Exogenous Pro-Angiogenic Stimuli Cannot Prevent Physiologic Vessel Regression

Ankush Gosain, Annette M. Matthies, Julia V. Dovi, Adrian Barbul, Richard L. Gamelli, Luisa A. DiPietro

Research output: Contribution to journalArticle

18 Citations (Scopus)

Abstract

Background: In healing wounds, rising levels of vascular endothelial growth factor (VEGF) induce a period of robust angiogenesis. The levels of pro-angiogenic factors in the wound begin to decline just before a period of vascular regression, suggesting that these mediators are necessary to sustain vessel density. The purpose of this study was to determine if the maintenance of pro-angiogenic stimuli in the wound would prevent physiological vessel regression. Materials and methods: A standard subcutaneous sponge wound model was modified by the addition of a mini-osmotic pump, allowing manipulation of the wound milieu by the addition of exogenous growth factors. After initial characterization of this model, exogenous VEGF (10 μg/mL), FGF (10 μg/mL), PDGF (10 μg/mL), or VEGF (10 μg/mL) plus FGF (10 μg/mL) were delivered to wounds and blood vessel density analyzed by immunohistochemistry. Results: VEGF administration resulted in a transient increase in wound vessel density (P < 0.05). None of the pro-angiogenic growth factors (VEGF, FGF, PDGF, VEGF/FGF) were able to prevent vascular regression (P = NS). Conclusions: These findings suggest that the anti-angiogenic signals that mediate physiological vascular regression in wounds are strongly dominant over pro-angiogenic stimuli during the later phases of wound healing. Clinical manipulation of anti-angiogenic signals in addition to the currently used pro-angiogenic targets may be needed to achieve therapeutic modulation of blood vessel density.

Original languageEnglish (US)
Pages (from-to)218-225
Number of pages8
JournalJournal of Surgical Research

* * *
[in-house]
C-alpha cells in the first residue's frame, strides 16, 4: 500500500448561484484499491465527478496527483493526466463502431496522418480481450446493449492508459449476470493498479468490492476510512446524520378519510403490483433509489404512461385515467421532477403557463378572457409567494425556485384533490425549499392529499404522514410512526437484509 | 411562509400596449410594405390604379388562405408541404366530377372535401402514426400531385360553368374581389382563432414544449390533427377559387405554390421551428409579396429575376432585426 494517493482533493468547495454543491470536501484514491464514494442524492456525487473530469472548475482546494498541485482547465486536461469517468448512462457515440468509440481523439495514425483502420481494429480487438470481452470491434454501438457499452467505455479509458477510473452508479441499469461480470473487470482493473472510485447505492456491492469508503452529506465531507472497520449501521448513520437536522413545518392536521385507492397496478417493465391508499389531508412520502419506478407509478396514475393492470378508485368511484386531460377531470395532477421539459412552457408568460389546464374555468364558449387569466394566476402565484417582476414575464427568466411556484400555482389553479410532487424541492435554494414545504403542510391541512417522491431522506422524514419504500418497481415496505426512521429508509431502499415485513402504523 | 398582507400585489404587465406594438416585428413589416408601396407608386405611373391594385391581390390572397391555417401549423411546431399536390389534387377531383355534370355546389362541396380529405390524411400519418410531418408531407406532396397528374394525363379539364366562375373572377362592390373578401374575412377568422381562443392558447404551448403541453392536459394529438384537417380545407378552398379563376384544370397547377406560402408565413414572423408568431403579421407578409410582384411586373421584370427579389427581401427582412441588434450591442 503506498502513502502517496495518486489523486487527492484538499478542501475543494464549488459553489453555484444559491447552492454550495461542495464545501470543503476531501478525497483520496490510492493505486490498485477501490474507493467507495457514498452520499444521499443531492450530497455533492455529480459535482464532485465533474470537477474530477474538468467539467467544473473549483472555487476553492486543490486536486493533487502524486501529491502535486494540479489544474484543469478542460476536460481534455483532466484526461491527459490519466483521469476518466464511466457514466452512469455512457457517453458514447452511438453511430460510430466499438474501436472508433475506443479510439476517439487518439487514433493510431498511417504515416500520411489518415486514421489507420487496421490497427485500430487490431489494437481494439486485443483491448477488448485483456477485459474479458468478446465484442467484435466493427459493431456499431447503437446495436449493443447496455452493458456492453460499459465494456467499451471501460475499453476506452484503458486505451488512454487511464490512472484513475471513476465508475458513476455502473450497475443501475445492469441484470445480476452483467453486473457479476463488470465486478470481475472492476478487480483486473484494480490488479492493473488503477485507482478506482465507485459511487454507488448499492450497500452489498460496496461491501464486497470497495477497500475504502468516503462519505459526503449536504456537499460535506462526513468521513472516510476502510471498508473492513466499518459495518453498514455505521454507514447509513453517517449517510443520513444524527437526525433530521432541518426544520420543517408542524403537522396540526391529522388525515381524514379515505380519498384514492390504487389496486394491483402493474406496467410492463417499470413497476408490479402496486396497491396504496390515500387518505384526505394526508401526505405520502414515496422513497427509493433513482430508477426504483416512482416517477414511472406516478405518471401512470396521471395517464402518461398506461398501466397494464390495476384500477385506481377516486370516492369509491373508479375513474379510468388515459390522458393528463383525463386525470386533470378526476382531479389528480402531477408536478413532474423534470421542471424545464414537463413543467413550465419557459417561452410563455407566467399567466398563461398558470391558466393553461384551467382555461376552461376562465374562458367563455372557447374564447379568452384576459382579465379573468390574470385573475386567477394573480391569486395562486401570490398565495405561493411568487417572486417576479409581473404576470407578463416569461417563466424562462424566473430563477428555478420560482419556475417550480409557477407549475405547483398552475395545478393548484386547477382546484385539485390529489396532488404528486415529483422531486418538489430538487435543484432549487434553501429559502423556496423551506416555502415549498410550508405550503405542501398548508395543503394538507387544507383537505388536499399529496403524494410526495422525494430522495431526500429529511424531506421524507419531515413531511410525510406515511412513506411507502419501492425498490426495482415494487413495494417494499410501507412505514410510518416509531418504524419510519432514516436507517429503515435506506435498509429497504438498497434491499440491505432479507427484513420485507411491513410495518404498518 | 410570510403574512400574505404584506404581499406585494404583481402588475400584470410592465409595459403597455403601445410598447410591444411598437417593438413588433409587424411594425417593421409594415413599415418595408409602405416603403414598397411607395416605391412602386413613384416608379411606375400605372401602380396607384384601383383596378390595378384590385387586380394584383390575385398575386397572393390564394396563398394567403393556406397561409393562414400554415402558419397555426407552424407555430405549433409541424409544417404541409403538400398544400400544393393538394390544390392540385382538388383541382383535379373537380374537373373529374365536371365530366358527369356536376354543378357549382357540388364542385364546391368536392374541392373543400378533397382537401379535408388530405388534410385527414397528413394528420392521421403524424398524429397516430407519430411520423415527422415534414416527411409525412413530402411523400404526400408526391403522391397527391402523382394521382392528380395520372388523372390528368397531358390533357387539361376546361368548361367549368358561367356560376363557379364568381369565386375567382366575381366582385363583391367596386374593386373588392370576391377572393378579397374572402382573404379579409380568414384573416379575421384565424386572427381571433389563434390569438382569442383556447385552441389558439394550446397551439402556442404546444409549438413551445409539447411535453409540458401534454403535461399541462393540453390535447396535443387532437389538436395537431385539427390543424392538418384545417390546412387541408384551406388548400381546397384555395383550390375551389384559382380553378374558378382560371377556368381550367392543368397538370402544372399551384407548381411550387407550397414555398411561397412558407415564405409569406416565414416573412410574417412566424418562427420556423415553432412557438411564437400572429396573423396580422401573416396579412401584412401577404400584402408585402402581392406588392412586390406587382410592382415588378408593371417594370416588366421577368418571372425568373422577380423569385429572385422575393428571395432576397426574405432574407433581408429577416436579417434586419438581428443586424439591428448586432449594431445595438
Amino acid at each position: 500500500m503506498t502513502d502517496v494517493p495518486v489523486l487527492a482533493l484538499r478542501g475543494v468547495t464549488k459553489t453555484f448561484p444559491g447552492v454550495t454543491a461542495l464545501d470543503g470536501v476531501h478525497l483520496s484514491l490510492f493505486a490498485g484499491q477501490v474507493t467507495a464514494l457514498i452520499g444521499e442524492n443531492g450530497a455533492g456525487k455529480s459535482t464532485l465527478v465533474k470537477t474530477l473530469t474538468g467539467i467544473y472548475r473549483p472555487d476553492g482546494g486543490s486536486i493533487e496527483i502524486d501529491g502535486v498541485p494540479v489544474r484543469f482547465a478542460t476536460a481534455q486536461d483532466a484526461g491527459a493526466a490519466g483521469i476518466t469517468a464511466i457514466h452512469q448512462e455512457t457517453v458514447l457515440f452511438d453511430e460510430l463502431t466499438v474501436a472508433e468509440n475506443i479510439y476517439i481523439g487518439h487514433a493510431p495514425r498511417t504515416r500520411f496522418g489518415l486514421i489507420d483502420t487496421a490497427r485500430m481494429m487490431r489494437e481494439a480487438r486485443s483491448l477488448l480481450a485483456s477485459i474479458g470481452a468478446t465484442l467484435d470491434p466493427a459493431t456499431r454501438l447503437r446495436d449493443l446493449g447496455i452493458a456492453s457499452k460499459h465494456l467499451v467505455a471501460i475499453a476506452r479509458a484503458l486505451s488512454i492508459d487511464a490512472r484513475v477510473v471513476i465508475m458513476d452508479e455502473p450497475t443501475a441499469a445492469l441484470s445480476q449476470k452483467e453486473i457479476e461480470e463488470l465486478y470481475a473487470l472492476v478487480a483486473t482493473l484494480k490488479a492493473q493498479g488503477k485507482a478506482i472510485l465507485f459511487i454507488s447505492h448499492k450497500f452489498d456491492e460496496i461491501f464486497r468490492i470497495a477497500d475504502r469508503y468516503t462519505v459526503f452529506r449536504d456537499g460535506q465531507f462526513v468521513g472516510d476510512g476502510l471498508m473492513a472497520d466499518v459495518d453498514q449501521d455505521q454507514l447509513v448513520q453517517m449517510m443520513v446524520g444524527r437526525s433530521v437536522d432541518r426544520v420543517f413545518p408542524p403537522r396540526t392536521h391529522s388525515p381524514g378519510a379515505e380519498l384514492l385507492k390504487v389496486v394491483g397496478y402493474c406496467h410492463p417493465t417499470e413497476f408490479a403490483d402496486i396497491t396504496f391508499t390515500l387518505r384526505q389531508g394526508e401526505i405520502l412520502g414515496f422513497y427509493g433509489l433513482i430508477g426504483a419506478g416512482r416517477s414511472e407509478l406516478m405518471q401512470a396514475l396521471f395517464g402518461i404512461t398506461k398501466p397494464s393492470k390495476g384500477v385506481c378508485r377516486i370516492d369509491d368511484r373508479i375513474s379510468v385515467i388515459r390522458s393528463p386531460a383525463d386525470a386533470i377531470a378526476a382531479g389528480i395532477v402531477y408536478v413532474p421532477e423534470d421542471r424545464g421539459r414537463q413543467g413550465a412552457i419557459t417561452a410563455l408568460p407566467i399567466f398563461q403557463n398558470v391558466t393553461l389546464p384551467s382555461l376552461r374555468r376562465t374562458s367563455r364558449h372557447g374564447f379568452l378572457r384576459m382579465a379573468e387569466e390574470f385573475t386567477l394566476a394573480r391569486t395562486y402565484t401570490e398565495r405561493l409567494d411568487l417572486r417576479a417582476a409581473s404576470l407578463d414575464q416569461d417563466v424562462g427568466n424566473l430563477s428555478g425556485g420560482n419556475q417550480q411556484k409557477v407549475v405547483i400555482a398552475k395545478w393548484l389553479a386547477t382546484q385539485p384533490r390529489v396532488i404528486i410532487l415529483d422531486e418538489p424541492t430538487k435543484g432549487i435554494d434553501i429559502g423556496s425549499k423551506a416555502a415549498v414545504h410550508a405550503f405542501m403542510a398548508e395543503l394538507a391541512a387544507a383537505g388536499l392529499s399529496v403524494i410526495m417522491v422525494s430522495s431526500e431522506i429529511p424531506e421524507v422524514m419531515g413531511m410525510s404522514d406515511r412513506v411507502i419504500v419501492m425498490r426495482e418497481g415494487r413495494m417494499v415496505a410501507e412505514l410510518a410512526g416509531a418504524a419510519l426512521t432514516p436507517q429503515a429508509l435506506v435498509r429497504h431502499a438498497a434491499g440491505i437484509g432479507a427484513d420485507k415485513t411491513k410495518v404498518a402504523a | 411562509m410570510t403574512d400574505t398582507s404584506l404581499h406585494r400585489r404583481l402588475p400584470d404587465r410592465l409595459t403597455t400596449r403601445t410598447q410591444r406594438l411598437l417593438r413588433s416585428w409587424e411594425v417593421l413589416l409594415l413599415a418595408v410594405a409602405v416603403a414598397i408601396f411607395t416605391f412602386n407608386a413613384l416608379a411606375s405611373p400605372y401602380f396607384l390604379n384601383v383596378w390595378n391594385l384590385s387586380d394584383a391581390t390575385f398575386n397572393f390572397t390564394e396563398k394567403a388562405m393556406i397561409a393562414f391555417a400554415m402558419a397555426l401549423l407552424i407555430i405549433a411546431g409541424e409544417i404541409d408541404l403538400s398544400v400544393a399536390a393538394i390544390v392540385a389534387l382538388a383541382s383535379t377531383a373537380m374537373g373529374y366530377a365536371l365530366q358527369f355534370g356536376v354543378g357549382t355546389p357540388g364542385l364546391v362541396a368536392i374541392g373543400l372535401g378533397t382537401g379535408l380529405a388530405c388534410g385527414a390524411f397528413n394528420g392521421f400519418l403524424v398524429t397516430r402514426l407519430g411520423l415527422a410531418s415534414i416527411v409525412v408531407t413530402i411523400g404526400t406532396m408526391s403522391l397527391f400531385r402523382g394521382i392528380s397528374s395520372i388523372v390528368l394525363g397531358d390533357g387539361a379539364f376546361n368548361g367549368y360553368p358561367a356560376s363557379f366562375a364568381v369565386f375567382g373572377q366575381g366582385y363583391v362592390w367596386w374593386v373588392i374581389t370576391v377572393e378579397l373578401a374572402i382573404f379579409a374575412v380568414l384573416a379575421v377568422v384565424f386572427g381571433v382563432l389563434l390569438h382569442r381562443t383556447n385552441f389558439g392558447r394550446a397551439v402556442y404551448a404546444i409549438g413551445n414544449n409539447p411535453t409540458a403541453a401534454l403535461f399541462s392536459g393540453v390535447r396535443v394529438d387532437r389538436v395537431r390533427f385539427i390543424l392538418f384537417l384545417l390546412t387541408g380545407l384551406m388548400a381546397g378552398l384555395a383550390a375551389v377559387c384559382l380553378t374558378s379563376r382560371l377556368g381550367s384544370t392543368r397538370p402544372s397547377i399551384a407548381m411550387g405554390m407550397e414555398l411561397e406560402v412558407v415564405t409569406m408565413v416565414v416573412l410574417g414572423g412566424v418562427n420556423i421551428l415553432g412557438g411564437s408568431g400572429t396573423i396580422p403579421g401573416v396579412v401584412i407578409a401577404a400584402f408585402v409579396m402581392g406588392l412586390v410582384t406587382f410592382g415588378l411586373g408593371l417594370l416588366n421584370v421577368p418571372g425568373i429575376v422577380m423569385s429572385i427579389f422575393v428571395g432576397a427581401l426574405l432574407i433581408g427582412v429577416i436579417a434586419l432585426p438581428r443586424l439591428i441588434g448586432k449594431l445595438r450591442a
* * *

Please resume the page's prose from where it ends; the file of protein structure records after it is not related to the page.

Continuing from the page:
Volume135
Issue number2
DOIs
StatePublished - Oct 1 2006
Externally publishedYes

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Vascular Endothelial Growth Factor A
Blood Vessels
Wounds and Injuries
Angiogenesis Inducing Agents
Wound Healing
Intercellular Signaling Peptides and Proteins
Porifera
Immunohistochemistry
Maintenance
Therapeutics

All Science Journal Classification (ASJC) codes

  • Surgery

Cite this

Gosain, A., Matthies, A. M., Dovi, J. V., Barbul, A., Gamelli, R. L., & DiPietro, L. A. (2006). Exogenous Pro-Angiogenic Stimuli Cannot Prevent Physiologic Vessel Regression. Journal of Surgical Research, 135(2), 218-225. https://doi.org/10.1016/j.jss.2006.04.006

Exogenous Pro-Angiogenic Stimuli Cannot Prevent Physiologic Vessel Regression. / Gosain, Ankush; Matthies, Annette M.; Dovi, Julia V.; Barbul, Adrian; Gamelli, Richard L.; DiPietro, Luisa A.

In: Journal of Surgical Research, Vol. 135, No. 2, 01.10.2006, p. 218-225.

Research output: Contribution to journalArticle

Gosain, A, Matthies, AM, Dovi, JV, Barbul, A, Gamelli, RL & DiPietro, LA 2006, 'Exogenous Pro-Angiogenic Stimuli Cannot Prevent Physiologic Vessel Regression', Journal of Surgical Research, vol. 135, no. 2, pp. 218-225. https://doi.org/10.1016/j.jss.2006.04.006
Gosain, Ankush ; Matthies, Annette M. ; Dovi, Julia V. ; Barbul, Adrian ; Gamelli, Richard L. ; DiPietro, Luisa A. / Exogenous Pro-Angiogenic Stimuli Cannot Prevent Physiologic Vessel Regression. In: Journal of Surgical Research. 2006 ; Vol. 135, No. 2. pp. 218-225.
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